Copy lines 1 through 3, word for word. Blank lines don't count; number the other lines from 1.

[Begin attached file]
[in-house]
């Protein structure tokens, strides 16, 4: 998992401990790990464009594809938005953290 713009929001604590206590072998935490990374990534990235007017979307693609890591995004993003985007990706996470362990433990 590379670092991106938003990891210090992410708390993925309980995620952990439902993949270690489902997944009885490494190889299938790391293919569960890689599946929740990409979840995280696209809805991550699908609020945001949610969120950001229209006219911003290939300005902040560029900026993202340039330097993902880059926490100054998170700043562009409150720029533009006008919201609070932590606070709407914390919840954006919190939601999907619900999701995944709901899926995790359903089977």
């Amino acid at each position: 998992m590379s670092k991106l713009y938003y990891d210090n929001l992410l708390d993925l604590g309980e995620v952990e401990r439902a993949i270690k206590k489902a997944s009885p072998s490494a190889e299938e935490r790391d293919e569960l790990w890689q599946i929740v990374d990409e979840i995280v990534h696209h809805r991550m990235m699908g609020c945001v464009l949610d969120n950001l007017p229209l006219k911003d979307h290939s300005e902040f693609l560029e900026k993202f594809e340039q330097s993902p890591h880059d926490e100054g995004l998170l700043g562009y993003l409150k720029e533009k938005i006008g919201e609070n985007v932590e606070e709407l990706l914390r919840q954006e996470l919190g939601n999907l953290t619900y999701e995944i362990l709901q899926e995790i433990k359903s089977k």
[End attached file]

[in-house]
């Protein structure tokens, strides 16, 4: 998992401990790990464009594809938005953290 713009929001604590206590072998935490990374990534990235007017979307693609890591995004993003985007990706996470362990433990 590379670092991106938003990891210090992410708390993925309980995620952990439902993949270690489902997944009885490494190889299938790391293919569960890689599946929740990409979840995280696209809805991550699908609020945001949610969120950001229209006219911003290939300005902040560029900026993202340039330097993902880059926490100054998170700043562009409150720029533009006008919201609070932590606070709407914390919840954006919190939601999907619900999701995944709901899926995790359903089977």
């Amino acid at each position: 998992m590379s670092k991106l713009y938003y990891d210090n929001l992410l708390d993925l604590g309980e995620v952990e401990r439902a993949i270690k206590k489902a997944s009885p072998s490494a190889e299938e935490r790391d293919e569960l790990w890689q599946i929740v990374d990409e979840i995280v990534h696209h809805r991550m990235m699908g609020c945001v464009l949610d969120n950001l007017p229209l006219k911003d979307h290939s300005e902040f693609l560029e900026k993202f594809e340039q330097s993902p890591h880059d926490e100054g995004l998170l700043g562009y993003l409150k720029e533009k938005i006008g919201e609070n985007v932590e606070e709407l990706l914390r919840q954006e996470l919190g939601n999907l953290t619900y999701e995944i362990l709901q899926e995790i433990k359903s089977k």